I would like to think of myself as compassionate and empathetic. Perhaps maybe too much so. I am the type of person who says “yes” too readily and “no” too rarely. In my professional and personal life, this is my downfall. As a parent, being sensitive to my child’s feelings and toddler behavior is probably my greatest achievement.
“Responding with sensitivity” is one of the eight principles of Attachment Parenting. During infancy, you pick your baby up when she cries. You meet their physical needs and spend most of your time holding your baby close. Your physical proximity helps to develop and strengthen your emotional bond. This, to me, was easy. I cherished every second of holding my little darling close.
The more challenging aspect of this parenting philosophy begins as your child enters into toddlerhood and begins exhibiting those troublesome toddler behaviors. Now, you are beyond meeting only your child’s biological needs. Toddlers have a whole long list of other stuff they simply want, with no apparent rhyme or reason. And if they do not get it, you will hear about it. As a parent, it is hard to be empathetic when you watch your child dissolve into a fit of tears over, what appears to be, completely nonsensical. However, this is exactly the time to demonstrate just how sensitive you can be.
Acknowledge the Emotion
What seems irrational to you is a very real emotion to your toddler, and it will manifest itself in those toddler behaviors that make parents lose their cool. These are their first experiences with feelings of anger, frustration, and sadness. These feelings can be overwhelming to an adult, let alone a toddler. It is important to give your child’s feelings a name, thus acknowledging your toddler’s emotions and allowing you to empathize.
For example, your toddler is having a meltdown because you are failing to understand what she is trying to communicate. You can say, “I know you are feeling frustrated because I am not understanding you. Can you try taking a deep breath and telling me again?” Or, “I know you are feeling angry because I won’t let you climb on the furniture, but I want to make sure you are safe and do not get hurt.”
I experimented with ignoring my daughter’s tantrums (the quintessential toddler behavior we all know and love) and providing positive reinforcement for desired toddler behaviors. The term “epic fail” might be the understatement of the century. I put myself in my daughter’s shoes. Who likes being ignored when they are feeling upset? As soon as I began acknowledging her feelings, she began to realize and trust that I was trying to help her.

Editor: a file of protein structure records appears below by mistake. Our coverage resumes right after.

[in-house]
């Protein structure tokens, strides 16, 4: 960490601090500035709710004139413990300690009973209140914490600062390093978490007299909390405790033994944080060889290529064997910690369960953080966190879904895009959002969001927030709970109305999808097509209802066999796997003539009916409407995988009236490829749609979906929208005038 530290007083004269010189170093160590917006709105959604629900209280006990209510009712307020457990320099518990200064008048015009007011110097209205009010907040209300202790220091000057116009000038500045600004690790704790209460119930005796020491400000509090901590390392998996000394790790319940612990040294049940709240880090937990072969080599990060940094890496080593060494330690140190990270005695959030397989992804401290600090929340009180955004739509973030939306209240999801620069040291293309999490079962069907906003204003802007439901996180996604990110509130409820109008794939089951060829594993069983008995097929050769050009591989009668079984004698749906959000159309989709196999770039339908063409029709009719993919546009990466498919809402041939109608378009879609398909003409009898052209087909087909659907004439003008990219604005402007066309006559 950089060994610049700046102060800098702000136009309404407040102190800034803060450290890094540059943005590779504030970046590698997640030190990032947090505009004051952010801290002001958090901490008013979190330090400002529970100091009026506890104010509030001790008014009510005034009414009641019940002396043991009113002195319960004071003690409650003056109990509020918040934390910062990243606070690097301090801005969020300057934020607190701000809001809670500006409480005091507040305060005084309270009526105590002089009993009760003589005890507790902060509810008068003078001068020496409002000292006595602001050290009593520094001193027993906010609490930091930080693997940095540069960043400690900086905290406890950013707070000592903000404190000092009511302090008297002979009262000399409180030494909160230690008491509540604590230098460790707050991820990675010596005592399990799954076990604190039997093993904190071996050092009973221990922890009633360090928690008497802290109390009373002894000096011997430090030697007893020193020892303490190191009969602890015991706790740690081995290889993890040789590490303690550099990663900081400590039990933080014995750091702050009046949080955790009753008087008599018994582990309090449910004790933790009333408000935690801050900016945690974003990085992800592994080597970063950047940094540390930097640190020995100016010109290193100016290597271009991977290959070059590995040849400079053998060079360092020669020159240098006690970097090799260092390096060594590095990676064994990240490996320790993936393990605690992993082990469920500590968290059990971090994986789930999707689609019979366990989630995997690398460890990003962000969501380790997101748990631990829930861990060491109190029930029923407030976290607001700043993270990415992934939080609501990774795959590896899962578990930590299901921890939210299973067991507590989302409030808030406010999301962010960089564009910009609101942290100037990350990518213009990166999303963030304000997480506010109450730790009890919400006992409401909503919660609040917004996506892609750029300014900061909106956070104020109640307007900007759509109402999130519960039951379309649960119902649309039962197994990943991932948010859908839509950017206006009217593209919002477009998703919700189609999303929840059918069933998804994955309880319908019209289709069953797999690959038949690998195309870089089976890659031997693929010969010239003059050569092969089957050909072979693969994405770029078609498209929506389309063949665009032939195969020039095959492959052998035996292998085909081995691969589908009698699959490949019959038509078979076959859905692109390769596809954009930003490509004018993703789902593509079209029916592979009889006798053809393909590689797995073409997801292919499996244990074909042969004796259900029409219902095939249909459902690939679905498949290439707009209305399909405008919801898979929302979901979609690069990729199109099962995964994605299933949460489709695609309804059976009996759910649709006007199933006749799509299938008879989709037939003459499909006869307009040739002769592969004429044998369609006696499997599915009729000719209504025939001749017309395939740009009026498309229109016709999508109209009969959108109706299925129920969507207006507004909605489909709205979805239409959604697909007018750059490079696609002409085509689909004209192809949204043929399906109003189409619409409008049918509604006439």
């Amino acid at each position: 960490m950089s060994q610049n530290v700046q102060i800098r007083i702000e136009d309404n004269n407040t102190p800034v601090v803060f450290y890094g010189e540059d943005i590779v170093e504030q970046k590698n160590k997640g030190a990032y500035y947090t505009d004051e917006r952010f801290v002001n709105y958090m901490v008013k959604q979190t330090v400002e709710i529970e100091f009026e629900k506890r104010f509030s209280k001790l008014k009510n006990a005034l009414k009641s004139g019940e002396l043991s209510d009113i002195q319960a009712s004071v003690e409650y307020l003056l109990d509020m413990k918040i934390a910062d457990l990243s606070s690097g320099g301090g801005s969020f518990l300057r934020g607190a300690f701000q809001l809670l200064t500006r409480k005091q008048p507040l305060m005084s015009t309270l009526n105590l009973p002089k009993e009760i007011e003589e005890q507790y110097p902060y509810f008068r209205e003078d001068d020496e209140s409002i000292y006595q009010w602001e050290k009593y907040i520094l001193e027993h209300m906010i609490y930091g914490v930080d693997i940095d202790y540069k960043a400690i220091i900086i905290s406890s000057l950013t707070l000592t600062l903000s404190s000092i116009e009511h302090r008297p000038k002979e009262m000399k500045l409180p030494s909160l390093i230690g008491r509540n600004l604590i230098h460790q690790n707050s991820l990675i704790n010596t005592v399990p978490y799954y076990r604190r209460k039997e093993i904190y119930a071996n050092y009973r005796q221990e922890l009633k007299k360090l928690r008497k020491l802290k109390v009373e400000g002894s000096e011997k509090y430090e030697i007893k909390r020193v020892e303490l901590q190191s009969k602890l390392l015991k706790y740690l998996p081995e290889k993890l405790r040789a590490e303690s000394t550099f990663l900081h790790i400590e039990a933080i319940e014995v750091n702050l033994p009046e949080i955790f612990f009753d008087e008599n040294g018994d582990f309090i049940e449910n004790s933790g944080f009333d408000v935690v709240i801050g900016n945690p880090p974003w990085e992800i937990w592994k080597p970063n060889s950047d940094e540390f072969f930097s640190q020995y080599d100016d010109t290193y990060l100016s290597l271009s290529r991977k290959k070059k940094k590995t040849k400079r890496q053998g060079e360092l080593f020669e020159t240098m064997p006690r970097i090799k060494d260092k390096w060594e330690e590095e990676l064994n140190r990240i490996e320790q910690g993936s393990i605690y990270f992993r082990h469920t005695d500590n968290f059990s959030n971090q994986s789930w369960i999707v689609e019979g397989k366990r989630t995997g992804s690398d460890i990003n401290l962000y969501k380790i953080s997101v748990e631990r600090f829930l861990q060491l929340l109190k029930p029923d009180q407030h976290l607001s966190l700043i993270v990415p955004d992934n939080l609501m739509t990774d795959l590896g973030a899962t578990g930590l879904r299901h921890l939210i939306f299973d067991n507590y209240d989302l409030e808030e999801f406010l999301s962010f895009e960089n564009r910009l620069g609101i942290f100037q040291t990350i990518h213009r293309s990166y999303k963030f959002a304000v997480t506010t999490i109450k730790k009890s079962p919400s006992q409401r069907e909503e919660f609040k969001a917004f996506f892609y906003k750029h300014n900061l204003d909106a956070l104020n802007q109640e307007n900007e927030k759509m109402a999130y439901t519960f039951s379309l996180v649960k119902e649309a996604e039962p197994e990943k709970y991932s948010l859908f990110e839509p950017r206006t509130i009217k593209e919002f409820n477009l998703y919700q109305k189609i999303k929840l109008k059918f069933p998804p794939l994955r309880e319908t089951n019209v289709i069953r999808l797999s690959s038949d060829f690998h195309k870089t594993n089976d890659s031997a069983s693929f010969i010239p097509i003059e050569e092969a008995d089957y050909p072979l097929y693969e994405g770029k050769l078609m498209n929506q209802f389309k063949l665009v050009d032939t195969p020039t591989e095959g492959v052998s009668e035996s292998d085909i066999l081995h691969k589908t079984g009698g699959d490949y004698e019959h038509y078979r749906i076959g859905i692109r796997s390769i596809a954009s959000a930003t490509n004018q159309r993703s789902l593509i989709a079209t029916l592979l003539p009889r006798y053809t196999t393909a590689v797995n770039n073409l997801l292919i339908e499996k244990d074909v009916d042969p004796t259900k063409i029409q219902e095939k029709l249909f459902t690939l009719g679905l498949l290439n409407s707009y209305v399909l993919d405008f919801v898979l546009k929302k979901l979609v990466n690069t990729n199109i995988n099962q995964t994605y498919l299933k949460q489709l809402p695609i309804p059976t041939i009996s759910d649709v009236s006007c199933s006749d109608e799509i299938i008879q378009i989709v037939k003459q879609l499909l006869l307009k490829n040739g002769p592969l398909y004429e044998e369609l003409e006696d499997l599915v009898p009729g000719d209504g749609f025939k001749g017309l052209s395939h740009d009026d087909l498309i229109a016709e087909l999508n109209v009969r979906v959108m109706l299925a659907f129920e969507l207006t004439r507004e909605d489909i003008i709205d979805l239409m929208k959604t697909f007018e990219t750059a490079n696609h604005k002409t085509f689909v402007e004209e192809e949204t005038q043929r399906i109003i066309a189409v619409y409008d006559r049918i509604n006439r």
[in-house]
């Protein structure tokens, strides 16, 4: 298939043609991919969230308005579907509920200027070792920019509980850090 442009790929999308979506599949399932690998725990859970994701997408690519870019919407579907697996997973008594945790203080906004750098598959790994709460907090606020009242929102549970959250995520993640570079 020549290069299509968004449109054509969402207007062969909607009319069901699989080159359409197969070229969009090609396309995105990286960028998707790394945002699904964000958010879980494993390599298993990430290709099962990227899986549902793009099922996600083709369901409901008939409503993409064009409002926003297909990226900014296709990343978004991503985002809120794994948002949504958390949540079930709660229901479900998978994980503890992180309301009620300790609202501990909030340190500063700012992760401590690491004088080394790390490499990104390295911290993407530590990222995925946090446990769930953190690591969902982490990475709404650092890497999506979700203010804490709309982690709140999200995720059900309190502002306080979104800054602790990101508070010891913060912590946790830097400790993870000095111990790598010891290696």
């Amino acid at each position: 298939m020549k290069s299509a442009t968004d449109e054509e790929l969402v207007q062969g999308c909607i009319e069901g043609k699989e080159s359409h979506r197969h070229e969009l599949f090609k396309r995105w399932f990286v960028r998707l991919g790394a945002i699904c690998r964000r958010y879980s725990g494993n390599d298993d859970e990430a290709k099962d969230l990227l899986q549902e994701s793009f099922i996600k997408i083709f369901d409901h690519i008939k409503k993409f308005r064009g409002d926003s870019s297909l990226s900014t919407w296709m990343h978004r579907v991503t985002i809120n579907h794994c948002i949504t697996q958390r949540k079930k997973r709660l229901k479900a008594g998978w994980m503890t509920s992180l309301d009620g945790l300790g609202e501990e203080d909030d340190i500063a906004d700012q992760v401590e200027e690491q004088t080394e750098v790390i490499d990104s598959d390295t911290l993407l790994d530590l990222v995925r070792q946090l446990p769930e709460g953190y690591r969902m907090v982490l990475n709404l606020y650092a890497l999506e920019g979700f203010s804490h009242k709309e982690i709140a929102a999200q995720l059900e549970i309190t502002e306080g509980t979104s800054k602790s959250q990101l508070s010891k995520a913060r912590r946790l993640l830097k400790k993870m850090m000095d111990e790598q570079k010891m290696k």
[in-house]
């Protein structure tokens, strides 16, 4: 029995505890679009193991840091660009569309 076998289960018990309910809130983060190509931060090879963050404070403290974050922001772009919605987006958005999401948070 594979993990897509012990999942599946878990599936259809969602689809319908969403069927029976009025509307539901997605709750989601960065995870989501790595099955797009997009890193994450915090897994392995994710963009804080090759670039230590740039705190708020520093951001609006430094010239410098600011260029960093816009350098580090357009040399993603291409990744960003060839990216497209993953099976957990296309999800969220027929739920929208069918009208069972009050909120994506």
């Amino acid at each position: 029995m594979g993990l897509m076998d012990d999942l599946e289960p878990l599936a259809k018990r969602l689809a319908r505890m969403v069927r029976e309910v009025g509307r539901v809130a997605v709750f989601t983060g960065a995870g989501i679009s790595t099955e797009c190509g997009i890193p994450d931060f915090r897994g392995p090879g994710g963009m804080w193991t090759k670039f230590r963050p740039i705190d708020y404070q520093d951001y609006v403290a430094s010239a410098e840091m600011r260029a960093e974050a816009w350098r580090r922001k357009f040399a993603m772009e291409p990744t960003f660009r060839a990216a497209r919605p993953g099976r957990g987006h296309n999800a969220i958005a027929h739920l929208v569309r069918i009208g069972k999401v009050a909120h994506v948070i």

Be Patient to Teach Patience
Have you every referred to your child as your “mini me”? This is because your child loves to mimic everything you do. You are the center of your toddler’s universe and the model for which your child learns how to interact with the world. How can your child learn to be patient if you do not show them what patience looks like and sounds like?
When you are in the middle of cooking dinner or worse… in the middle of eating dinner in a restaurant, and your toddler has a tantrum, it is very easy to lose your cool. It is much more difficult to remain calm and to keep your voice level. The idea is to model a calm demeanor for your child to emulate, not get into a contest of who can exhibit the loudest, most insensitive toddler behavior.
Patience is not something learned instantly. You have to model how to act patiently over and over again. I started by taking deep breaths whenever my daughter was melting down. The breaths actually helped me to remain calm, and over time she would begin following suit. Before I knew it, she was able to calm herself down when she felt frustrated with just a few deep breaths.
Offer a Hug
It is so natural to pick your baby up when they are crying as an infant. But when your sweet baby turns into a demanding toddler who not only cries but also screams and flails their arms and legs, the last thing you may want to do is go in for a hug. Try diffusing the toddler behavior with a hug anyway.
Children at this age receive so much stimulation from their environment and their emotions are wild, all-consuming, and overwhelming. The physical closeness of a hug helps reinforce your bond. It allows your little one to feel safe in this big, scary world. It helps them know that you care about how they are feeling and understand that everything will be okay.
The “golden rule” I always try to enforce with my students is to “treat others the way you wish to be treated.” Think, when you are stressed out about your job or an aspect of your personal life, would you want to be ignored, yelled at, or punished? What if at that moment, the pinnacle of your stress, someone validated your feelings or gave you a big hug?
By demonstrating that you are sensitive to your child’s feelings and toddler behavior, you are showing your child how to be empathetic to others. You are teaching your child patience, compassion, and how to problem solve. Most importantly, you are helping to foster a relationship built upon trust and understanding.